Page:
As Seas Warm, Essential Micro Plants Could Decline
Phytoplankton (a.k.a. tiny marine plants) produce half the planet's food and there are signs that their numbers are plummeting as the seas warm, according to a recent article in the magazine New Scientists.
"[Phytoplankton] are a big part of the planet's life-support system. If phytoplankton decline, that threatens the food base of a vast part of the biosphere," says Dalhousie University marine biologist Boris Worm, who’s researching decades of data. "There's less fuel in the tank of the machinery of life, and you just don't get as far."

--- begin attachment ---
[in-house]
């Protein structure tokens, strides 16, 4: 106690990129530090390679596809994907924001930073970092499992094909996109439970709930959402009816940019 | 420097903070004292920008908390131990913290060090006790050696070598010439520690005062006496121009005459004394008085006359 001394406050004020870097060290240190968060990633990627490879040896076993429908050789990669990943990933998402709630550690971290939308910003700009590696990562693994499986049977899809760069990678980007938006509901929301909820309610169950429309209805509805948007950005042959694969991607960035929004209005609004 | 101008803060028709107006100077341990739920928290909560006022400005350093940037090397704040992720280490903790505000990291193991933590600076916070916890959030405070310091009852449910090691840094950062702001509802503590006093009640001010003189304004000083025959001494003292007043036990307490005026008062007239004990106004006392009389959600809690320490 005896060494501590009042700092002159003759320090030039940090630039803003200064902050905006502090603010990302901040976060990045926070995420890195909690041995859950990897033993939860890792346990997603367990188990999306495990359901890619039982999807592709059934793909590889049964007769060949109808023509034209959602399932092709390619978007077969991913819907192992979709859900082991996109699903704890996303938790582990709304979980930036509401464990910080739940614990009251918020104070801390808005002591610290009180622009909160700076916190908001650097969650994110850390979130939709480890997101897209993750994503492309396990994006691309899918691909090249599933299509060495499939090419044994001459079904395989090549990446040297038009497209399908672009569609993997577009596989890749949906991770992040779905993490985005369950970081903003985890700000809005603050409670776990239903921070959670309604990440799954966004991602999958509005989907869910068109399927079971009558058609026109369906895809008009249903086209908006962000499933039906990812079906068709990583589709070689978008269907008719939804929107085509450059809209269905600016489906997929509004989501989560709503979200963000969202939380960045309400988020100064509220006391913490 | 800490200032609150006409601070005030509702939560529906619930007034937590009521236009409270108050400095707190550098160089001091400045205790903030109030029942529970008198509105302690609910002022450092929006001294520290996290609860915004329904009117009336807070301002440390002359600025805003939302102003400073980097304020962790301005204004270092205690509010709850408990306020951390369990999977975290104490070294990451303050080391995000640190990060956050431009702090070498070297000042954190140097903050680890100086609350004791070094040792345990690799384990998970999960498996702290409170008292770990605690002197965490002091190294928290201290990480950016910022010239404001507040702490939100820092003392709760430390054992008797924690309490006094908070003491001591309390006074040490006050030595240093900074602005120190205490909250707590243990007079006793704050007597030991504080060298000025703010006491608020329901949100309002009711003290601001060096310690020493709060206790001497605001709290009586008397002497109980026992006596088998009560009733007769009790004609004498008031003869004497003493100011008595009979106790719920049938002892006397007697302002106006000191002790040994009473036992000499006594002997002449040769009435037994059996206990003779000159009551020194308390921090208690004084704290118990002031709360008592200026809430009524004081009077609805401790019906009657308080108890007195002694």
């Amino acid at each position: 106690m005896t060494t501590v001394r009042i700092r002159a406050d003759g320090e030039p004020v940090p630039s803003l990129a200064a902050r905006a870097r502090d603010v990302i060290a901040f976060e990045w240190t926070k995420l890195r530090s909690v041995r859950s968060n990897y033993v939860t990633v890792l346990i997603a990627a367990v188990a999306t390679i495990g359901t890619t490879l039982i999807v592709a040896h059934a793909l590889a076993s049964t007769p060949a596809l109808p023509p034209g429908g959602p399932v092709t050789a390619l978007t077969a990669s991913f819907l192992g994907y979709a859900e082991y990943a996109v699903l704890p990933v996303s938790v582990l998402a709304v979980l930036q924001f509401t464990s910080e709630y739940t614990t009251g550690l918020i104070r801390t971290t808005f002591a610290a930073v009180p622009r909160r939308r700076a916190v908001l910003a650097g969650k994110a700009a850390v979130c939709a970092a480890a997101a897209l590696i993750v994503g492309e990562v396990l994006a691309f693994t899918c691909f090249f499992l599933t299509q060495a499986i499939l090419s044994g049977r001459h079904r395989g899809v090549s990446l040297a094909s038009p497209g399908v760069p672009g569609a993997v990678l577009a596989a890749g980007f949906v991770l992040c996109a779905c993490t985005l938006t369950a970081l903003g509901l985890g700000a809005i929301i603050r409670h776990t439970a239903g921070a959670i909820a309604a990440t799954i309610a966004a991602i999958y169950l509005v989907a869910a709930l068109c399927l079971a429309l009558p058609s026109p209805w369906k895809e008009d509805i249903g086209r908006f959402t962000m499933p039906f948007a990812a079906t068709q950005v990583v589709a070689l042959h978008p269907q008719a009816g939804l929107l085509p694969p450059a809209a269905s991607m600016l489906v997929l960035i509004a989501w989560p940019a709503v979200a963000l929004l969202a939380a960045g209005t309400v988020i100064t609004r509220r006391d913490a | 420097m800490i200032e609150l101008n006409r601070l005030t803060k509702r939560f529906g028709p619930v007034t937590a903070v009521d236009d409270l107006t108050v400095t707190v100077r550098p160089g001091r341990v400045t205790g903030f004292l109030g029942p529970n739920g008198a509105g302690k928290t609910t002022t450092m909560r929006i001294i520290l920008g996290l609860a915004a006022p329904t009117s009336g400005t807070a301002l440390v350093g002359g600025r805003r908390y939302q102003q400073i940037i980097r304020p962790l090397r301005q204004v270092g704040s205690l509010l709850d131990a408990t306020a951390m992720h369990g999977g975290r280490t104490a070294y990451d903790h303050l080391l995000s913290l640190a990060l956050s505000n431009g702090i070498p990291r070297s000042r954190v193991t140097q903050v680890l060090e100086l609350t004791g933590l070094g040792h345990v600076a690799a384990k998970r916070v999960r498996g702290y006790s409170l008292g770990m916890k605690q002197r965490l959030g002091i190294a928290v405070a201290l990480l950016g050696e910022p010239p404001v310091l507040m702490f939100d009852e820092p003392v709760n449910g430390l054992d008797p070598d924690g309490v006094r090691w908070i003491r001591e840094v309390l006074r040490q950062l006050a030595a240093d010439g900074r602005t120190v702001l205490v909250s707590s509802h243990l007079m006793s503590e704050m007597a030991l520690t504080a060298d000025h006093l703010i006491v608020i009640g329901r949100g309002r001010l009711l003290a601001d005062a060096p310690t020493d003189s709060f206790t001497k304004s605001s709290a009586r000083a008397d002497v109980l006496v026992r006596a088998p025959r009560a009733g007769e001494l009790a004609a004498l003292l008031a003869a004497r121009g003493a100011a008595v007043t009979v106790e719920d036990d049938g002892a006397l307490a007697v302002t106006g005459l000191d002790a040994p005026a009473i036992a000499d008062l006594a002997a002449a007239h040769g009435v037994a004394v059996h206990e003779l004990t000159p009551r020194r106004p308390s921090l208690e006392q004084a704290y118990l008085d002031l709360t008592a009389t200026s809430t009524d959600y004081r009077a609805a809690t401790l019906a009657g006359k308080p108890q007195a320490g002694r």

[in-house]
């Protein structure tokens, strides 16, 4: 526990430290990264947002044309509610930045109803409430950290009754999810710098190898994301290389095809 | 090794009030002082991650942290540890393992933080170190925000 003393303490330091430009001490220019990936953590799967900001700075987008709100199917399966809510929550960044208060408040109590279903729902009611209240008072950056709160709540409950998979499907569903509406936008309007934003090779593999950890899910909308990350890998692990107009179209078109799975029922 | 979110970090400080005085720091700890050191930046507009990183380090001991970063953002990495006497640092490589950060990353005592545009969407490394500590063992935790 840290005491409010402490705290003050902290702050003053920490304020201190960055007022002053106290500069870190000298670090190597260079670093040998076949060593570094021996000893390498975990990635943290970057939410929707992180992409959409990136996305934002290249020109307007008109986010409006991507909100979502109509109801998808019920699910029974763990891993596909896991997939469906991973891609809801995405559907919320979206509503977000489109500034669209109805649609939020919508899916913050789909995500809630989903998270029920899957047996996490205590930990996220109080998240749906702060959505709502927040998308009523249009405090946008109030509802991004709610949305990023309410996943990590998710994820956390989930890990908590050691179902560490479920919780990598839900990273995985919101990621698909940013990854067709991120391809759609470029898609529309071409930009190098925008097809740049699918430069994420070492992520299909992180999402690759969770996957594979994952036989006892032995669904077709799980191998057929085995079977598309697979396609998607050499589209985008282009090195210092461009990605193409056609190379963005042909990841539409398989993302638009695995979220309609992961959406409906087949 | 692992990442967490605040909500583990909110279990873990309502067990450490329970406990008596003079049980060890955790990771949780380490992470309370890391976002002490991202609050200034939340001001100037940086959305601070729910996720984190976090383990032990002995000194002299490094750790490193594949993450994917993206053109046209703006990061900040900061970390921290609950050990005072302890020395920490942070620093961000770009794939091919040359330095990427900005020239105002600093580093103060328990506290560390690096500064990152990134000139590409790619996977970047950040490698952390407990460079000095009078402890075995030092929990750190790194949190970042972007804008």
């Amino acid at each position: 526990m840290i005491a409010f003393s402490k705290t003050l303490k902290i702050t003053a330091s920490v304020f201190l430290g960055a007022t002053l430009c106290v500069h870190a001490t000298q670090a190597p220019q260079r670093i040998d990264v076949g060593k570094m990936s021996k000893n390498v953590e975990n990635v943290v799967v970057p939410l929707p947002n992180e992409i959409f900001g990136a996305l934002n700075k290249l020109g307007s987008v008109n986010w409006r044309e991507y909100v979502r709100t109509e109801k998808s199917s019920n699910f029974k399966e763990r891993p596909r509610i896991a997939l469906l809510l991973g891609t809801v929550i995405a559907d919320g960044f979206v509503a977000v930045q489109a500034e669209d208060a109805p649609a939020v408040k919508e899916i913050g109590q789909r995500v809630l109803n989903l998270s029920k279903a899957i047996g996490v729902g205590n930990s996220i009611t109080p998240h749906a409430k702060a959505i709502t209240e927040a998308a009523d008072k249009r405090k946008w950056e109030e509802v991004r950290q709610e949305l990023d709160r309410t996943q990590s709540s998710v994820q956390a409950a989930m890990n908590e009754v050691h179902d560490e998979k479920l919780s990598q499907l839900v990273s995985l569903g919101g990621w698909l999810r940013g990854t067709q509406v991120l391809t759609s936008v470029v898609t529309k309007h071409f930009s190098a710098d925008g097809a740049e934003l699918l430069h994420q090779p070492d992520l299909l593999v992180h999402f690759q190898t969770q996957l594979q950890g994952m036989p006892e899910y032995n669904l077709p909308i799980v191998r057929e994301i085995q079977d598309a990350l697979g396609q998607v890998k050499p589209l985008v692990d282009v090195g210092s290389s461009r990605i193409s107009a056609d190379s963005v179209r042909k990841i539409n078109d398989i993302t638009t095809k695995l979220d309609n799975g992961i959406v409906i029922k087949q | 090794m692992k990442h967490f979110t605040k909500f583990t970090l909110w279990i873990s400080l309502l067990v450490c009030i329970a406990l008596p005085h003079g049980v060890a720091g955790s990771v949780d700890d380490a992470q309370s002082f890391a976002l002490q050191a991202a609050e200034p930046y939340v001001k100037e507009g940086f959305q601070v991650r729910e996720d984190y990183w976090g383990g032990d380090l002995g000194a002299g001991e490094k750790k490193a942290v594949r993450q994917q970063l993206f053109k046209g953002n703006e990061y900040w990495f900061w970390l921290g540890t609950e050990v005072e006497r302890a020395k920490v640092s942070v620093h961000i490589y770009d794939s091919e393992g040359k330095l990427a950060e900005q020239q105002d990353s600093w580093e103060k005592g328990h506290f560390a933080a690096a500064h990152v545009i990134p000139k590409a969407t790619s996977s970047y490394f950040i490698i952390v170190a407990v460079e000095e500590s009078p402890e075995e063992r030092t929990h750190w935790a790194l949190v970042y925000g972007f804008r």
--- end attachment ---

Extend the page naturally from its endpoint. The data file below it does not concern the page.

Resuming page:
The abundance of phytoplankton appears to be on the decline since the 1940's, according to satellite readings of phytoplankton conducted by Dr. Worm and Oregon State University Professor Michael Behrenfeld. The authors point to ocean warming that is increasing stratification of waters and reducing access to nutrients from the deeper waters for the creatures that depend on these nutrients for survival.